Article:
“So if there is any encouragement in Christ, any comfort from love, any participation in the Spirit, any affection and sympathy, complete my joy by being of the same mind, having the same love, being in full accord and of one mind. Do nothing from selfish ambition or conceit, but in humility count others more significant than yourselves. Let each of you look not only to his own interests, but also to the interests of others. Have this mind among yourselves, which is yours in Christ Jesus, who, though he was in the form of God, did not count equality with God a thing to be grasped, but emptied himself, by taking the form of a servant, being born in the likeness of men. And being found in human form, he humbled himself by becoming obedient to the point of death, even death on a cross.” – Phil 2:1-8
Entertainment isn’t always wrong. But to make your life all about it is.
But that’s only half of the problem. The other half is illuminated by J. Warner Wallace in the same post. This is Warner’s findings based on the book The Teen Guide to Global Action: How to Connect with Others to Create Social Change:
“More teens are embracing a nebulous belief in God. Yet there’s been an ‘explosion’ in youth service since 1995 that Lewis attributes to more schools emphasizing community service.”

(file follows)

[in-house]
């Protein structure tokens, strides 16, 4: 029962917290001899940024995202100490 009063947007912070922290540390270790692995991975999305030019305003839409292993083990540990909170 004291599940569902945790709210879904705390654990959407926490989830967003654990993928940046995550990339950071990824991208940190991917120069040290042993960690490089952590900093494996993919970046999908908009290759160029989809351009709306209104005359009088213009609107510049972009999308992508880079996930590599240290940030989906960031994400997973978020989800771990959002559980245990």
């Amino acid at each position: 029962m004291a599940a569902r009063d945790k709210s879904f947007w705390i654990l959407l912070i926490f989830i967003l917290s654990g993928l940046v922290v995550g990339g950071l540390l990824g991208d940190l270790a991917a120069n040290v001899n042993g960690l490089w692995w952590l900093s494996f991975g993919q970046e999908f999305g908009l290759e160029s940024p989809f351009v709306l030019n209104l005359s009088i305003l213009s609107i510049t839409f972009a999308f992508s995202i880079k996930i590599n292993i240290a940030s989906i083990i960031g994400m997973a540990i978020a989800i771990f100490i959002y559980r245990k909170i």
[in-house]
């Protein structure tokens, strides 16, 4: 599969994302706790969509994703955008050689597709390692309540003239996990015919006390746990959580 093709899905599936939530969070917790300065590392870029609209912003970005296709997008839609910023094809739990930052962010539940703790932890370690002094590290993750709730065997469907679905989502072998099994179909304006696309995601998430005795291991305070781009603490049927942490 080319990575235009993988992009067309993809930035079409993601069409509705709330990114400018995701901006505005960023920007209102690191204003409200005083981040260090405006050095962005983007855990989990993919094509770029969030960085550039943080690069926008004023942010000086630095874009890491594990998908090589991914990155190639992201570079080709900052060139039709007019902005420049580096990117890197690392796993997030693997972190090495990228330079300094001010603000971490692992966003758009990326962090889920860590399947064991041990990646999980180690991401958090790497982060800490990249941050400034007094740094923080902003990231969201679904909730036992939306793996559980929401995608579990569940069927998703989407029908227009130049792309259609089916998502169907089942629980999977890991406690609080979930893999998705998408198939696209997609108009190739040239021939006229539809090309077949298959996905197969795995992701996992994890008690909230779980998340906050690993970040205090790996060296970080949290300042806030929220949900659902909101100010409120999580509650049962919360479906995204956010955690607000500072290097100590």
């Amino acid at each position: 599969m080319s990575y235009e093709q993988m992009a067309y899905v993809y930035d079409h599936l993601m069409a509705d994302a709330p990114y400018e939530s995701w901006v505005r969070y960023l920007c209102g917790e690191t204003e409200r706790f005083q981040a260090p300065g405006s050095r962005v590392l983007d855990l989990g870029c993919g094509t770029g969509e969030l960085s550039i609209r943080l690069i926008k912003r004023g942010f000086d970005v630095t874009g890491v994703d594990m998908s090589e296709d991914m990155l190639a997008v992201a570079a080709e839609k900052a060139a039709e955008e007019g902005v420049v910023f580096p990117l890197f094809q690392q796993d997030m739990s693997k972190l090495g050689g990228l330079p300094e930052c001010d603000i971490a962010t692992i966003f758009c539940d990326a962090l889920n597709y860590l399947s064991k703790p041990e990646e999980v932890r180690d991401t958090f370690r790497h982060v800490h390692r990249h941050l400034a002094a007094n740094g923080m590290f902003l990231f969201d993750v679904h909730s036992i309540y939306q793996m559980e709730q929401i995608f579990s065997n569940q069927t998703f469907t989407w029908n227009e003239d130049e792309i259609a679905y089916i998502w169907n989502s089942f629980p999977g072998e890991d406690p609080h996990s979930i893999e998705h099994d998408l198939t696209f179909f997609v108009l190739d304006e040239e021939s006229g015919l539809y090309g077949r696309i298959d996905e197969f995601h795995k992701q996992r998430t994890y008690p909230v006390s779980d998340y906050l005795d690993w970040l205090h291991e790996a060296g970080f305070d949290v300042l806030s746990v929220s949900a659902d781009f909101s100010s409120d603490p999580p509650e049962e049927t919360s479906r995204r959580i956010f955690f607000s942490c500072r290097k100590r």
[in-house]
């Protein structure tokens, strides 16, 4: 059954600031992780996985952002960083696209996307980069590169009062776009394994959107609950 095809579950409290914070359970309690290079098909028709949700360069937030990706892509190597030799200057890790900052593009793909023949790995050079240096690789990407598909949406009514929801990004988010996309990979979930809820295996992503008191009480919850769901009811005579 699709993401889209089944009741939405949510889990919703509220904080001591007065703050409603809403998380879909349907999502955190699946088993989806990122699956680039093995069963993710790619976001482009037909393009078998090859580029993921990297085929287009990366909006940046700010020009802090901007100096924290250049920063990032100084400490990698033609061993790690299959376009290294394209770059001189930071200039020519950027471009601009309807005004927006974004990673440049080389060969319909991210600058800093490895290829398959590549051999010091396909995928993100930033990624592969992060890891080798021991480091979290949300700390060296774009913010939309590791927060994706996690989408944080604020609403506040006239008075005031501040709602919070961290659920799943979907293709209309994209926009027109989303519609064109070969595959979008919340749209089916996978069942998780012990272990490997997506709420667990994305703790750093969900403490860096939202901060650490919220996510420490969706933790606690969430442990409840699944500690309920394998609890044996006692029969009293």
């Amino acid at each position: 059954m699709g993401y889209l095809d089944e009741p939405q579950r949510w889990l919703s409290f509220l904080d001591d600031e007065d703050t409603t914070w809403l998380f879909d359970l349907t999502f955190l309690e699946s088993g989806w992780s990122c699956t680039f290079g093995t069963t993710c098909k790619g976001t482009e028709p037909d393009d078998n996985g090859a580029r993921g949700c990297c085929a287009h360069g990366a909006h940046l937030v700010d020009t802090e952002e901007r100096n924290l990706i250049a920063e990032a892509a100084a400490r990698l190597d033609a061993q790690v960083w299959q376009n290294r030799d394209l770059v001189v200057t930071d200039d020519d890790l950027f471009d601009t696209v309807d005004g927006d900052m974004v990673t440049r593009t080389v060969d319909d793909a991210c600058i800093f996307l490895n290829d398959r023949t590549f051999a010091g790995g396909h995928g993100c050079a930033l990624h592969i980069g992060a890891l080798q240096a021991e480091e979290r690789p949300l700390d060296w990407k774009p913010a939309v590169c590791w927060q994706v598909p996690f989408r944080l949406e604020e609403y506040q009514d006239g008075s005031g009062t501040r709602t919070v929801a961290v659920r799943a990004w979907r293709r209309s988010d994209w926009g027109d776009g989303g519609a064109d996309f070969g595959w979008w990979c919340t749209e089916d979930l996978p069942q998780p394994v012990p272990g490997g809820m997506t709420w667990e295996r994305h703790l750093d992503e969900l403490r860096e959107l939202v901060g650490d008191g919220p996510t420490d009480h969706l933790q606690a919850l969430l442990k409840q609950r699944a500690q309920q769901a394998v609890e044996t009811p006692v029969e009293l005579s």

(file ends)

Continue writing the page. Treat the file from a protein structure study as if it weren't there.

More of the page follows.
This illuminates what is a problem not by outside sources influencing those inside the church, but rather a problem within our own ranks of Christ-believing men and women. We’ve created an entire Christian pop culture, which is not very much different except we take out sex and paste God’s name across it, but it’s still fun-focused. And within that realm, when we try to create serious Christian works, such as books and movies, they’re less a thoughtful exposition of serious and adult themes and more a message to “just have faith and everything will be wonderful.”
Look at popular Christian films. In Facing the Giants, we see several miracles that never happen to most Christians. Fireproof tells us that going to Christ will save any relationship (and turn any unwilling partner into a cooperative convert). There are wonderful things in these films that we should appreciate. But they also promote the idea of the world that Christianity is shallow and has no real cognition to it. Why don’t we ever see a film about an atheist studying his way to faith? Or a book about keeping faith while being persecuted for it in Africa? Because those wouldn’t be feel-good films, and if Christian media these days is about anything, it’s about endorsing the feel-good moments and ignoring absolute evil that needs to be confronted.
So the end result, then, is that while we’re telling our young people to just have fun, they look for fun in places away from God instead of seeking God with all their hearts. And then, in those moments that they do think on more serious things, they aren’t going to look to God, because we’ve taught them, even if unintentionally, that Christianity is for the shallow and ignorant, not for serious thinkers.
The remedy is two-fold, and simple. Push our children and peers to seek God instead of living for fun, and start confronting head-on the difficult questions of theology and truth instead of pretending following God makes all of your problems disappear. That’s the call, and it’s the way to reverse this trend.